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Tasmania fumes over media misconduct

By Mark Poynter - posted Wednesday, 7 July 2010


Contrary to extraordinary claims made on ABC television earlier this year, it has now been confirmed that timber plantations are not polluting the water supply and causing health problems in and around the Tasmanian township of St Helens.

This was the central finding of the George River Water Quality Panel which released its Final Report on June 29, 2010. The panel of expert scientists was appointed to investigate allegations raised in a double-episode of Australian Story entitled, “Something in the Water”, which was screened just weeks before Tasmania’s March state election in which forestry issues were, as usual, a major point of contention.

“Something in the Water” told the story of Tasmanian country GP, Dr Alison Bleaney who, in conjunction with marine scientist, Dr Marcus Scammell, was endeavouring to prove a hypothesis that plantations of shining gum (Eucalyptus nitens) were releasing toxins into the George River from which St Helens draws its water supply.

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The program sparked an at times hysterical reaction in Tasmania where there are more than 200,000 ha of eucalypt plantations, including substantial areas of E.nitens growing in catchments used for domestic water supply. It also raised concerns in Australia’s southern mainland states where E.nitens grows naturally and has also been widely established in timber plantations.

However, no sooner had it been screened than “Something in the Water” was condemned for ignoring or omitting key factors and inconvenient truths that would otherwise have put the threat of plantation forestry into its proper perspective. These included:

  • Ignoring Dr Bleaney’s history of activism which would have enabled viewers to conclude that her admirable concern for human health is at least matched by a long-standing determination to prove that Tasmania’s plantation sector is responsible for what she perceives to be higher than normal rates of human cancers.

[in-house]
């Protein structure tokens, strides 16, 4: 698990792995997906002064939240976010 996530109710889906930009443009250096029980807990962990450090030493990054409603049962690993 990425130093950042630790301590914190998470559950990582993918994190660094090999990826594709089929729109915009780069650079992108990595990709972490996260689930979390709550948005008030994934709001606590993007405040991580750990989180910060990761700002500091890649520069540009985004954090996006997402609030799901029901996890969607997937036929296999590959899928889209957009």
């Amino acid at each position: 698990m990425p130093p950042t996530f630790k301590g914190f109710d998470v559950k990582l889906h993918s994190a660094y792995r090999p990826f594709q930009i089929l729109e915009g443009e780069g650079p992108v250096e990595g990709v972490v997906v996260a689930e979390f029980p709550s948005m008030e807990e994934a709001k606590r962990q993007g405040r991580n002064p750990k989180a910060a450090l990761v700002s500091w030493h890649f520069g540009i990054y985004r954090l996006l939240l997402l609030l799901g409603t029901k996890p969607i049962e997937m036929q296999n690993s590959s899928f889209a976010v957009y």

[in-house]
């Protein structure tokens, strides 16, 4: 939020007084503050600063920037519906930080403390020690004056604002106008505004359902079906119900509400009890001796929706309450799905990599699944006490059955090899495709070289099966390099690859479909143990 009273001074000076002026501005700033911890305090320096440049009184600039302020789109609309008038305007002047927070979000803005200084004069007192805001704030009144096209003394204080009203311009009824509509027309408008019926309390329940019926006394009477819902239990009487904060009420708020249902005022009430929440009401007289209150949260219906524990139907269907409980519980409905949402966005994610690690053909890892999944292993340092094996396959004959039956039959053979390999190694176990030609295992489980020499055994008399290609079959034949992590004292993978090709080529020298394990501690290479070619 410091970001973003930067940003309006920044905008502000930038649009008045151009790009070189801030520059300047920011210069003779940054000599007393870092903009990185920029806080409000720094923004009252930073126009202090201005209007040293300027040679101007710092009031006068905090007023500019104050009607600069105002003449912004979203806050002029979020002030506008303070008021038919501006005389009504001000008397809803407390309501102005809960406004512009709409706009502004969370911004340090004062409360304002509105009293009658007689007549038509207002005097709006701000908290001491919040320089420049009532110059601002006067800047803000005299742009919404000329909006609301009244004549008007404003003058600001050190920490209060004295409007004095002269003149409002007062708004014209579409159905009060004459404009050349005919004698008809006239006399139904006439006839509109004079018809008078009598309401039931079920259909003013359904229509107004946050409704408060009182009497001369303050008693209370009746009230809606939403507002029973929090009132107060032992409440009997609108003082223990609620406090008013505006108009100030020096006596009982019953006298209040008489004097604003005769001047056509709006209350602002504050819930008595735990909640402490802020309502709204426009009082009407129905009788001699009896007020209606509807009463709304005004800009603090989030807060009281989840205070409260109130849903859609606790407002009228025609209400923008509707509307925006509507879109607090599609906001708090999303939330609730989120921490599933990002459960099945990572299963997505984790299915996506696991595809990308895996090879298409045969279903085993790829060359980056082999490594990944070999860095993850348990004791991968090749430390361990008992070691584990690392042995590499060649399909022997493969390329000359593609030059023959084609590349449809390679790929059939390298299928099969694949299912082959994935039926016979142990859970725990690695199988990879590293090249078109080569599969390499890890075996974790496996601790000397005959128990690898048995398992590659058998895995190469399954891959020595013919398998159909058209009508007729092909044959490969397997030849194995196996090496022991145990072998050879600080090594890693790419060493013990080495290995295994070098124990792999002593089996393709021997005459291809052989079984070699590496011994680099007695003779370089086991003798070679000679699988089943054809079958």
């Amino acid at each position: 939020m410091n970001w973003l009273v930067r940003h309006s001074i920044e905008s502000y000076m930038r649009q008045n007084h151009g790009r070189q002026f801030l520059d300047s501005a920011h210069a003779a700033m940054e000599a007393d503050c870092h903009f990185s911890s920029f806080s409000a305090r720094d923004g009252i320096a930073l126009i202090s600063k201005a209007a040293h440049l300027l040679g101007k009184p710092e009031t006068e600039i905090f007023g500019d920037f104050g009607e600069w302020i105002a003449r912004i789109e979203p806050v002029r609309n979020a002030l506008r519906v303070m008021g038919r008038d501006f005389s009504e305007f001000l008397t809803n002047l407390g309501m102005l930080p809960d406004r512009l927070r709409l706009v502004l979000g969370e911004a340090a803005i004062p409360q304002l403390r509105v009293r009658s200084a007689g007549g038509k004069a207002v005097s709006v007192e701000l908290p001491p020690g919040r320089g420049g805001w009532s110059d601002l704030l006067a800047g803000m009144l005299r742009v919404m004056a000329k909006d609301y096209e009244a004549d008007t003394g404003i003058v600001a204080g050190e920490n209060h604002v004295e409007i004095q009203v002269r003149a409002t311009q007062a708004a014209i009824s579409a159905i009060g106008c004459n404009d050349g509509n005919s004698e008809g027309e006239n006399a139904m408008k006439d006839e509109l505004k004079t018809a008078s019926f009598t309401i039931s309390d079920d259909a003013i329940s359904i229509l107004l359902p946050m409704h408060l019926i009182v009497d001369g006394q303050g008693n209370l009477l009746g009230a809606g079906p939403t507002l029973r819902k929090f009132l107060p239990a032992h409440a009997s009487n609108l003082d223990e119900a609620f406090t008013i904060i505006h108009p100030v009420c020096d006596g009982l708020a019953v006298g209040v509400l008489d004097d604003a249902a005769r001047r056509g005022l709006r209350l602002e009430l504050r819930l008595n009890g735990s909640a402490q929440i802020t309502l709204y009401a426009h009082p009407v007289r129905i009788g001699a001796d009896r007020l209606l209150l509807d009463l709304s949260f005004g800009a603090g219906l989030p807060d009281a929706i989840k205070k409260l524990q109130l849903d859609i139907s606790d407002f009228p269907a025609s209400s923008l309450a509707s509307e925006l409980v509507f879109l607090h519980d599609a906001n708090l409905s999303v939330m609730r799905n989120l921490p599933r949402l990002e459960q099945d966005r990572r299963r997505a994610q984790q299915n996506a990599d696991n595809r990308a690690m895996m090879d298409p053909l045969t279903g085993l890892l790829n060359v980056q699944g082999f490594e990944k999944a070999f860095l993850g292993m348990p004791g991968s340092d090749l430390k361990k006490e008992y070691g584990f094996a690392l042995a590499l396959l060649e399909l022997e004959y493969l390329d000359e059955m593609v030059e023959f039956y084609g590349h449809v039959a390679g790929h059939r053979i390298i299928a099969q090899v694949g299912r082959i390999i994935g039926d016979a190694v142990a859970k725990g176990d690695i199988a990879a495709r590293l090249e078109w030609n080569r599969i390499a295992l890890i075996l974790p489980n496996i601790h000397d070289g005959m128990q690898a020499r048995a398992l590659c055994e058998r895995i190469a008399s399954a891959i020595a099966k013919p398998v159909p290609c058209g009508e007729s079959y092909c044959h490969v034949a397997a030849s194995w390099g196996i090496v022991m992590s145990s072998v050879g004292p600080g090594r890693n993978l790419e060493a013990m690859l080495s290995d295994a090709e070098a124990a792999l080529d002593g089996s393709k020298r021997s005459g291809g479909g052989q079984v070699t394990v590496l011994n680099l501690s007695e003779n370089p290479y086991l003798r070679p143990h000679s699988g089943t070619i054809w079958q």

• Failing to acknowledge the small extent of plantations in the George River catchment (occupying just 3 to 4 per cent of its area and situated at least 25km from St Helens) thereby misleading viewers to believe that the town is surrounded by a substantial concentration of plantations.
     
  • Failing to fully explain the history of the St Helens water issue which would have allowed viewers to appreciate that the Tasmanian Government has responded to Drs Bleaney and Scammell’s claims from as far back as 2004, including their commissioning of an independent review by a University of Queensland academic which found no cause for alarm.
     
  • Failing to explain that government testing of the river system in February 2005, which found safe levels of toxicity due to natural organic compounds, was based on comparing samples taken downstream of the plantations with a sample taken from a natural bush catchment upstream of the plantations.
     
  • Failing to acknowledge the potential threat to the water supply from non-forestry land uses in the George River catchment. This includes a significantly greater proportion used for agriculture and so subject to far more regular disturbance and more frequent pesticide use.
     
  • Misrepresenting the state of public health in St Helens and surrounding areas by relying primarily on the views of Dr Bleaney despite the Tasmanian Director of Public Health commissioning an independent review of her patient files by a Monash University academic which, in 2005, found no evidence of abnormally high rates of cancer.
     
  • Failing to report that the latest annual report published by the Tasmanian Cancer Registry showed no statistically significant differences in the incidence rates of common cancers for persons living in the Break O’Day municipality (which includes the St Helens region), compared to Tasmania as a whole.
     
  • Failing to report that stream health is routinely monitored in Tasmania with annual reporting of water quality and quarterly reporting of pesticide contamination. After five years of published results, pesticides have only ever been detected at trace levels, with nothing exceeding the levels required of safe drinking water.
     
  • Creating an impression of Drs Bleaney and Scammell battling against government indifference to their concerns which is at odds with their appointment to a Community Consultative Committee on Water Quality established and funded since 2005 as part of the Tasmanian Community Forest Agreement.